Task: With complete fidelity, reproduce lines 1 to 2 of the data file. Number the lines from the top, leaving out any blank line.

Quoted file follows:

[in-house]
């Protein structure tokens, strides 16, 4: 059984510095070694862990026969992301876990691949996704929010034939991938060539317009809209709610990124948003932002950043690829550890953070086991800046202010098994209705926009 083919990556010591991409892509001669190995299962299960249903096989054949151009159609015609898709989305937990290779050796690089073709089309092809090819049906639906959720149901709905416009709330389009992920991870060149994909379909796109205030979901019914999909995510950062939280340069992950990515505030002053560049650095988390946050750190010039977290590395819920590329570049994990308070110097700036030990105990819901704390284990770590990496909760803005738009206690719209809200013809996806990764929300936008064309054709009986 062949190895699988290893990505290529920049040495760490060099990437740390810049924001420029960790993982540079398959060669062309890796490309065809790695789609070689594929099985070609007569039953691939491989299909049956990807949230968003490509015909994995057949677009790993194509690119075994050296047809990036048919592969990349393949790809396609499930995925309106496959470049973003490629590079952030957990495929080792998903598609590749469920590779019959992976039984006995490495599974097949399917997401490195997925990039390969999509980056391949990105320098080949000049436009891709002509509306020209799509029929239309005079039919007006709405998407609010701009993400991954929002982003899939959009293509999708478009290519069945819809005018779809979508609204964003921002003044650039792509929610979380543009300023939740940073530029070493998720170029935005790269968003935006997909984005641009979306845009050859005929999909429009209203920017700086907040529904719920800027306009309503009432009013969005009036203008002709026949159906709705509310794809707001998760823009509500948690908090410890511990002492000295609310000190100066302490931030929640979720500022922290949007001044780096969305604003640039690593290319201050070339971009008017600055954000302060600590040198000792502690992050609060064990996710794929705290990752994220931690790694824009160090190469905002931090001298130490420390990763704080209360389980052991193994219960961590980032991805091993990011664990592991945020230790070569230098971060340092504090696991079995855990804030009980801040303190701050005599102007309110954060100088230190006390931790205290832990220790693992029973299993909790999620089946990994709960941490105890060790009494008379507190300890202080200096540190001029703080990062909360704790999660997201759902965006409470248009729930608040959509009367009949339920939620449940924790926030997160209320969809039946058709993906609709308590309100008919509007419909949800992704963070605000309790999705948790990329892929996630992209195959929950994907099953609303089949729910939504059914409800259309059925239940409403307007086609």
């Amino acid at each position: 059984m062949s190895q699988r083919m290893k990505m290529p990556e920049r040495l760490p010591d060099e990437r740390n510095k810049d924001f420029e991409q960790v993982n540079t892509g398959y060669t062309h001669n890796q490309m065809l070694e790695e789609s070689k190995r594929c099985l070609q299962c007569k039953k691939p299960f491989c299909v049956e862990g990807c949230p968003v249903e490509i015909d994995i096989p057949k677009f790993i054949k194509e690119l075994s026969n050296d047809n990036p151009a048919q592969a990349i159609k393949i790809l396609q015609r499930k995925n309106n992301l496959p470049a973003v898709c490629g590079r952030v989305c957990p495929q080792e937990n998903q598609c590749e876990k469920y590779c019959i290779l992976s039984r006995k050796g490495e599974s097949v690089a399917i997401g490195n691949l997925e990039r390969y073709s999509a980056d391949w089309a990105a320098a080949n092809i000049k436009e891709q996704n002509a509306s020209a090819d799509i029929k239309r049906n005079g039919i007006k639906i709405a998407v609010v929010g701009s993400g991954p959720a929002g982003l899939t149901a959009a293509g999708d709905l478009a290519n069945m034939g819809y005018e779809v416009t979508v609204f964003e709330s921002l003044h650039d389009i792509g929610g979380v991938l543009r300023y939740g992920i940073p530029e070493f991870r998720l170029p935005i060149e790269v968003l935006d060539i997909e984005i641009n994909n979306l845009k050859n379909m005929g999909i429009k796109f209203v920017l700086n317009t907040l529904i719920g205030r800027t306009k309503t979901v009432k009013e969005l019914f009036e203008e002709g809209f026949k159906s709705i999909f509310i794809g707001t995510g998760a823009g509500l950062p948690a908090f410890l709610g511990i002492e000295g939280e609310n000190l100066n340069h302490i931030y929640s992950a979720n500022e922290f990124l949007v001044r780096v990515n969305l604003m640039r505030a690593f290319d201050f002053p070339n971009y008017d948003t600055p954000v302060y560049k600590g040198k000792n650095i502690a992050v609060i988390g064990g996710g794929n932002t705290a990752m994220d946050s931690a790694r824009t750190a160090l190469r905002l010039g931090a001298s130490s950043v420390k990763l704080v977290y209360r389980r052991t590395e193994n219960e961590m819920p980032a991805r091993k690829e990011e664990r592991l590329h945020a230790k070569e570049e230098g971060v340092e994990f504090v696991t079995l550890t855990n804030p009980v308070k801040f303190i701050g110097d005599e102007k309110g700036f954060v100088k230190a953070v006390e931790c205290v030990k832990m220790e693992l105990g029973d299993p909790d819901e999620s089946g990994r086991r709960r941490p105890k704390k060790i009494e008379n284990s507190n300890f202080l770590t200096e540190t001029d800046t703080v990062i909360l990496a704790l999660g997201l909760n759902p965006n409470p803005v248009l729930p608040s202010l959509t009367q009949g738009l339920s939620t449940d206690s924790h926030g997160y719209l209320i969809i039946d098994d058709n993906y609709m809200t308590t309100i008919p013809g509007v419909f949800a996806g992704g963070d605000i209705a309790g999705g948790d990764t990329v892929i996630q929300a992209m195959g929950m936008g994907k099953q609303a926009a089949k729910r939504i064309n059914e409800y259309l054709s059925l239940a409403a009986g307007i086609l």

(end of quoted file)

[in-house]
């Protein structure tokens, strides 16, 4: 059984510095070694862990026969992301876990691949996704929010034939991938060539317009809209709610990124948003932002950043690829550890953070086991800046202010098994209705926009 083919990556010591991409892509001669190995299962299960249903096989054949151009159609015609898709989305937990290779050796690089073709089309092809090819049906639906959720149901709905416009709330389009992920991870060149994909379909796109205030979901019914999909995510950062939280340069992950990515505030002053560049650095988390946050750190010039977290590395819920590329570049994990308070110097700036030990105990819901704390284990770590990496909760803005738009206690719209809200013809996806990764929300936008064309054709009986 062949190895699988290893990505290529920049040495760490060099990437740390810049924001420029960790993982540079398959060669062309890796490309065809790695789609070689594929099985070609007569039953691939491989299909049956990807949230968003490509015909994995057949677009790993194509690119075994050296047809990036048919592969990349393949790809396609499930995925309106496959470049973003490629590079952030957990495929080792998903598609590749469920590779019959992976039984006995490495599974097949399917997401490195997925990039390969999509980056391949990105320098080949000049436009891709002509509306020209799509029929239309005079039919007006709405998407609010701009993400991954929002982003899939959009293509999708478009290519069945819809005018779809979508609204964003921002003044650039792509929610979380543009300023939740940073530029070493998720170029935005790269968003935006997909984005641009979306845009050859005929999909429009209203920017700086907040529904719920800027306009309503009432009013969005009036203008002709026949159906709705509310794809707001998760823009509500948690908090410890511990002492000295609310000190100066302490931030929640979720500022922290949007001044780096969305604003640039690593290319201050070339971009008017600055954000302060600590040198000792502690992050609060064990996710794929705290990752994220931690790694824009160090190469905002931090001298130490420390990763704080209360389980052991193994219960961590980032991805091993990011664990592991945020230790070569230098971060340092504090696991079995855990804030009980801040303190701050005599102007309110954060100088230190006390931790205290832990220790693992029973299993909790999620089946990994709960941490105890060790009494008379507190300890202080200096540190001029703080990062909360704790999660997201759902965006409470248009729930608040959509009367009949339920939620449940924790926030997160209320969809039946058709993906609709308590309100008919509007419909949800992704963070605000309790999705948790990329892929996630992209195959929950994907099953609303089949729910939504059914409800259309059925239940409403307007086609």